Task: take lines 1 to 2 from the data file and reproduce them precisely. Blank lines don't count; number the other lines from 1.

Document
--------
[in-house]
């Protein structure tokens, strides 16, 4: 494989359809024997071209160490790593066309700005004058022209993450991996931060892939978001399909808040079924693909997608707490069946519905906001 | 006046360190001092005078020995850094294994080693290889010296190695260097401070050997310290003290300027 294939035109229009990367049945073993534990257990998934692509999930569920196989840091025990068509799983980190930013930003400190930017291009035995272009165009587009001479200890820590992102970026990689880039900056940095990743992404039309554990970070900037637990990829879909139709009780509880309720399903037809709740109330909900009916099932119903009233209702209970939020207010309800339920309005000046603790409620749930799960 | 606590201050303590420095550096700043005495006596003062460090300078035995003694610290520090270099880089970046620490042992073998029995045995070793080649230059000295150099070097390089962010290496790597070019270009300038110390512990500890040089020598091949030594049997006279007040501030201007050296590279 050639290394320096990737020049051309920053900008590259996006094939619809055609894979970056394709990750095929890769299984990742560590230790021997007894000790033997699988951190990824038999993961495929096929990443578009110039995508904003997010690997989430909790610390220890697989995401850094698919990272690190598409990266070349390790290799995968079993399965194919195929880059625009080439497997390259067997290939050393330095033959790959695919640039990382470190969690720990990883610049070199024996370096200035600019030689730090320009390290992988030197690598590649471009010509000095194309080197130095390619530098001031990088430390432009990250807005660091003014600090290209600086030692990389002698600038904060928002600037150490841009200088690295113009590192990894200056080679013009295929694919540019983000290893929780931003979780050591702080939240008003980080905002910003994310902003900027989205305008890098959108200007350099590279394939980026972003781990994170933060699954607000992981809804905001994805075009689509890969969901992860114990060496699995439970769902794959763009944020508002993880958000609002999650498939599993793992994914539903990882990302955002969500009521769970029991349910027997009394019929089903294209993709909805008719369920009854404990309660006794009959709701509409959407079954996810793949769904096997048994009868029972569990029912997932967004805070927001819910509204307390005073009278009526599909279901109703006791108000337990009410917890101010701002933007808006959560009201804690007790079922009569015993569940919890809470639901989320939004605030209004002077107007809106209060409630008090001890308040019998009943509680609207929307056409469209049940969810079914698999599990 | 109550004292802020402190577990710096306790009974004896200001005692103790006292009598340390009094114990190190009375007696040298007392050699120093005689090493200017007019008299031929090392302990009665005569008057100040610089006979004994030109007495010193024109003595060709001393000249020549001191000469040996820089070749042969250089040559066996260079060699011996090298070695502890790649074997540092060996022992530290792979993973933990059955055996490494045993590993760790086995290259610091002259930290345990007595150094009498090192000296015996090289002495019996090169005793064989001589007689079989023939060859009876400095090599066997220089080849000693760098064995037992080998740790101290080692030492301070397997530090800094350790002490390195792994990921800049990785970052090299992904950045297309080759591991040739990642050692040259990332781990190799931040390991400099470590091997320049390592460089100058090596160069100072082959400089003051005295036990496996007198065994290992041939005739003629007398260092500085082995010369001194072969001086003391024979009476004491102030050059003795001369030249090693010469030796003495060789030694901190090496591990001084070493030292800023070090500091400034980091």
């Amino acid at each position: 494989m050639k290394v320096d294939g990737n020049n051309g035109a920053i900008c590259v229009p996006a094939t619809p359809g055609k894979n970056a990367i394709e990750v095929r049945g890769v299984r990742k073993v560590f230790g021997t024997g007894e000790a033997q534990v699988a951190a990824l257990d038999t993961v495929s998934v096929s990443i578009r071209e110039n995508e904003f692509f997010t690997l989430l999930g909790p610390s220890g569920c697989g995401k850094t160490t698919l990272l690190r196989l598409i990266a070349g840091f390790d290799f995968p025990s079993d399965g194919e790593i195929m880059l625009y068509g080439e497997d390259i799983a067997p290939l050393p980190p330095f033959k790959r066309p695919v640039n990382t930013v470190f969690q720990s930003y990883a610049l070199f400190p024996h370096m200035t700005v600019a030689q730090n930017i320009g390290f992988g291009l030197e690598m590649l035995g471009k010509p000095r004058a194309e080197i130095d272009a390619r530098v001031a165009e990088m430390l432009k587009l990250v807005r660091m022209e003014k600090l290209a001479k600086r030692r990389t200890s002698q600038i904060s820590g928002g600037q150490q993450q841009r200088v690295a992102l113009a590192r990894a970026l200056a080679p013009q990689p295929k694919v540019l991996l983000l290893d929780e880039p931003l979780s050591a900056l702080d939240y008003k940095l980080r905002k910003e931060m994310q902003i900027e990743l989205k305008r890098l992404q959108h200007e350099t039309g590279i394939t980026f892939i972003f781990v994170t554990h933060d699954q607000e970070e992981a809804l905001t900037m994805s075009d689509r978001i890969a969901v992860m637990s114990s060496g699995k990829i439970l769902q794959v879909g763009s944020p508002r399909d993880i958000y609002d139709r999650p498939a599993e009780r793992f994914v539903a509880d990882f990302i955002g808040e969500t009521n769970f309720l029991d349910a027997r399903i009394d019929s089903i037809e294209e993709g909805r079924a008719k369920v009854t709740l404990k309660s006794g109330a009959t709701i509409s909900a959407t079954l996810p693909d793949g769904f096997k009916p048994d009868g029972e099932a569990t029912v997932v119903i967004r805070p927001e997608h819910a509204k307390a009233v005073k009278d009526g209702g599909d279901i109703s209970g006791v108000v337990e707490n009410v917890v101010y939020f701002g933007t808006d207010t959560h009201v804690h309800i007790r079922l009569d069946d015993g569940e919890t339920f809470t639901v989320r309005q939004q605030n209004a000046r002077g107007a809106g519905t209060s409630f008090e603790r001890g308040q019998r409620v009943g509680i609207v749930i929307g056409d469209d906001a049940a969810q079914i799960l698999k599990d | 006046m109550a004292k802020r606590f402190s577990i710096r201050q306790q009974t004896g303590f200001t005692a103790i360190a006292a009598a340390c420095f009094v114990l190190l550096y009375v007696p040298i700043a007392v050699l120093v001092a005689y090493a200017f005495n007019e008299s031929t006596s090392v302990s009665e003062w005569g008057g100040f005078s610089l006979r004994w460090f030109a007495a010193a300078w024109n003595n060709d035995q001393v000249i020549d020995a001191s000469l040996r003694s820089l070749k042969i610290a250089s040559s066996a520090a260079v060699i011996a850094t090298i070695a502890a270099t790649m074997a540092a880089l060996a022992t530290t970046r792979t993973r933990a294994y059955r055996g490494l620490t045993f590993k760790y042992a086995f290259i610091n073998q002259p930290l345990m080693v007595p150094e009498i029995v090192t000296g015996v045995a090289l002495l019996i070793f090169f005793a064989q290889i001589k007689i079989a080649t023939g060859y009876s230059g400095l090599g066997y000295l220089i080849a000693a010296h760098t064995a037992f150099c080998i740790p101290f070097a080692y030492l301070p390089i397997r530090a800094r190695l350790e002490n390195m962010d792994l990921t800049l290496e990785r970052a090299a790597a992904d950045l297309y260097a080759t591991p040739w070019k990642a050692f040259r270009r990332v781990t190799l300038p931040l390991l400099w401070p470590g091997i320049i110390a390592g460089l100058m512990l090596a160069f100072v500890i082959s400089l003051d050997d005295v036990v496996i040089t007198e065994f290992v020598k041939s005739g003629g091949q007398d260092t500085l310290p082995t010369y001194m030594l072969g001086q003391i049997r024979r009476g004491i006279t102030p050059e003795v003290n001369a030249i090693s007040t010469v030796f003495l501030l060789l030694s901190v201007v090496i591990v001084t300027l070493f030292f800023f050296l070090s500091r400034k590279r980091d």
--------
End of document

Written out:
[in-house]
């Protein structure tokens, strides 16, 4: 494989359809024997071209160490790593066309700005004058022209993450991996931060892939978001399909808040079924693909997608707490069946519905906001 | 006046360190001092005078020995850094294994080693290889010296190695260097401070050997310290003290300027 294939035109229009990367049945073993534990257990998934692509999930569920196989840091025990068509799983980190930013930003400190930017291009035995272009165009587009001479200890820590992102970026990689880039900056940095990743992404039309554990970070900037637990990829879909139709009780509880309720399903037809709740109330909900009916099932119903009233209702209970939020207010309800339920309005000046603790409620749930799960 | 606590201050303590420095550096700043005495006596003062460090300078035995003694610290520090270099880089970046620490042992073998029995045995070793080649230059000295150099070097390089962010290496790597070019270009300038110390512990500890040089020598091949030594049997006279007040501030201007050296590279 050639290394320096990737020049051309920053900008590259996006094939619809055609894979970056394709990750095929890769299984990742560590230790021997007894000790033997699988951190990824038999993961495929096929990443578009110039995508904003997010690997989430909790610390220890697989995401850094698919990272690190598409990266070349390790290799995968079993399965194919195929880059625009080439497997390259067997290939050393330095033959790959695919640039990382470190969690720990990883610049070199024996370096200035600019030689730090320009390290992988030197690598590649471009010509000095194309080197130095390619530098001031990088430390432009990250807005660091003014600090290209600086030692990389002698600038904060928002600037150490841009200088690295113009590192990894200056080679013009295929694919540019983000290893929780931003979780050591702080939240008003980080905002910003994310902003900027989205305008890098959108200007350099590279394939980026972003781990994170933060699954607000992981809804905001994805075009689509890969969901992860114990060496699995439970769902794959763009944020508002993880958000609002999650498939599993793992994914539903990882990302955002969500009521769970029991349910027997009394019929089903294209993709909805008719369920009854404990309660006794009959709701509409959407079954996810793949769904096997048994009868029972569990029912997932967004805070927001819910509204307390005073009278009526599909279901109703006791108000337990009410917890101010701002933007808006959560009201804690007790079922009569015993569940919890809470639901989320939004605030209004002077107007809106209060409630008090001890308040019998009943509680609207929307056409469209049940969810079914698999599990 | 109550004292802020402190577990710096306790009974004896200001005692103790006292009598340390009094114990190190009375007696040298007392050699120093005689090493200017007019008299031929090392302990009665005569008057100040610089006979004994030109007495010193024109003595060709001393000249020549001191000469040996820089070749042969250089040559066996260079060699011996090298070695502890790649074997540092060996022992530290792979993973933990059955055996490494045993590993760790086995290259610091002259930290345990007595150094009498090192000296015996090289002495019996090169005793064989001589007689079989023939060859009876400095090599066997220089080849000693760098064995037992080998740790101290080692030492301070397997530090800094350790002490390195792994990921800049990785970052090299992904950045297309080759591991040739990642050692040259990332781990190799931040390991400099470590091997320049390592460089100058090596160069100072082959400089003051005295036990496996007198065994290992041939005739003629007398260092500085082995010369001194072969001086003391024979009476004491102030050059003795001369030249090693010469030796003495060789030694901190090496591990001084070493030292800023070090500091400034980091």